A far-reaching online privacy bill that got next-to-no vetting or legislative debate was signed into law by Gov. Jerry Brown last Thursday – the product of a quickly hammered-out agreement among state legislators, privacy advocates, tech firms and a real estate tycoon whose qualifying of an even more sweeping privacy measure for the November ballot triggered a frenzy of action at the Capitol in the past week.

Assembly Bill 375 – the California Consumer Privacy Act of 2018 – would change the playing field in the relationship between users of some online services and the companies that provide the services. It would allow users to ask companies to delete their personal information and to be informed what information about them that the companies were collecting and selling. It would also allow online consumers to sue over some unauthorized breaches of their information – but only for up to $750.

The San Francisco developer who reportedly spent more than $3 million to gather signatures for his ballot measure told the Sacramento Bee that AB375 – while not as far-reaching as his proposal – was more than good enough. Alastair Mactaggart said he was willing to compromise and gain “certainty” of online privacy reforms rather than take on tech giants in a heavy spending free-for-all in the fall election. He pulled his initiative after AB375 was signed by Gov. Jerry Brown on Thursday afternoon – just before the deadline for its possible withdrawal with the Secretary of State’s Office. Brown’s signing came after the bill won unanimous approval from both the Assembly and Senate.

The process under which a measure that qualified for the ballot could be pulled if proponents were satisfied with the Legislature’s alternative was established in a 2014 state law that was billed as an important refinement to the state’s system of direct democracy. The bill was championed by then-Senate President pro Tem Darrell Steinberg, D-Sacramento.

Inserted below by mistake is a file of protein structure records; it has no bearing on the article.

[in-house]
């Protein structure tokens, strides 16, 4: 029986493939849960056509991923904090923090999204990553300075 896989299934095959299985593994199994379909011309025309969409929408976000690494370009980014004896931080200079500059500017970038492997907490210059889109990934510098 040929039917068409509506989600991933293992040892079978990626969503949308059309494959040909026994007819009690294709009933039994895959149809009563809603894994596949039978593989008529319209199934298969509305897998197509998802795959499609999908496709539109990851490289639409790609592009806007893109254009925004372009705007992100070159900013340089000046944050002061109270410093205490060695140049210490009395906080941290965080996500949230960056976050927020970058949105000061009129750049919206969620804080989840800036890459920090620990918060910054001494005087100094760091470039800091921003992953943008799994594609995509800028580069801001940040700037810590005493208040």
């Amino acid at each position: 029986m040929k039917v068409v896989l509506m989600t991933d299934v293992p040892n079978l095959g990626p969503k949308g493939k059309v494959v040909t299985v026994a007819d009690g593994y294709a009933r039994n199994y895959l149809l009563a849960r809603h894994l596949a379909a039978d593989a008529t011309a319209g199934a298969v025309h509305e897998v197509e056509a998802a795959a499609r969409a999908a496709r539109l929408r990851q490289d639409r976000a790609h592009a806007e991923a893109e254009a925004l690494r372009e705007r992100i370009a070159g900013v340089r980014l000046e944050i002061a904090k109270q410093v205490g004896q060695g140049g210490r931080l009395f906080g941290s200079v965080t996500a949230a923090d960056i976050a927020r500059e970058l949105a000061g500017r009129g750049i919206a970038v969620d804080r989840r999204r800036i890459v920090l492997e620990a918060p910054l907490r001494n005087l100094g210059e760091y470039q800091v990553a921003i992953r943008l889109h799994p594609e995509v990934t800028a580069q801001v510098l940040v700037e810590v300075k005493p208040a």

The most important differences between Mactaggart’s proposal and AB375 is that it gives tech companies more certainty of their own that there would be legal limits on their exposure to damage claims from those using their services.

The bill quickly made it to Brown’s desk despite warning from key players.

Tech Lobbyist: At Least ‘Even Worse’ Measure is Dead

The Internet Association, a lobbying group for tech firms with significant online presence, issued a statement decrying “many problematic provisions” in the bill and “the unprecedented lack of debate or full legislative process.” But the association said it would not “obstruct or block AB375 … because it prevents the even worse ballot initiative from becoming law in California.”

The state Senate Judiciary Committee, which approved AB375 on Tuesday, did so even though chairwoman Hannah-Beth Jackson, D-Santa Barbara, expressed “grave, grave concerns about this legislation” to the San Francisco Chronicle. But she also praised its consumer-friendly elements, which take effect in 2020.

While California, as the nation’s largest and wealthiest state, often finds its policies emulated by other states, it’s not clear if AB375 will be copied in other capitals. Companies like Google, Amazon, Comcast and AT&T have steadily increased lobbying and campaign contributions in many states and may try to get what they consider model online privacy legislation passed elsewhere – so it could in theory compete with California’s version.

However, Facebook voiced its support for the state bill. “While not perfect, we support AB375 and look forward to working with policymakers on an approach that protects consumers and promotes responsible innovation,” a Facebook official told the Sacramento Bee.

Cross-posted at CalWatchDog.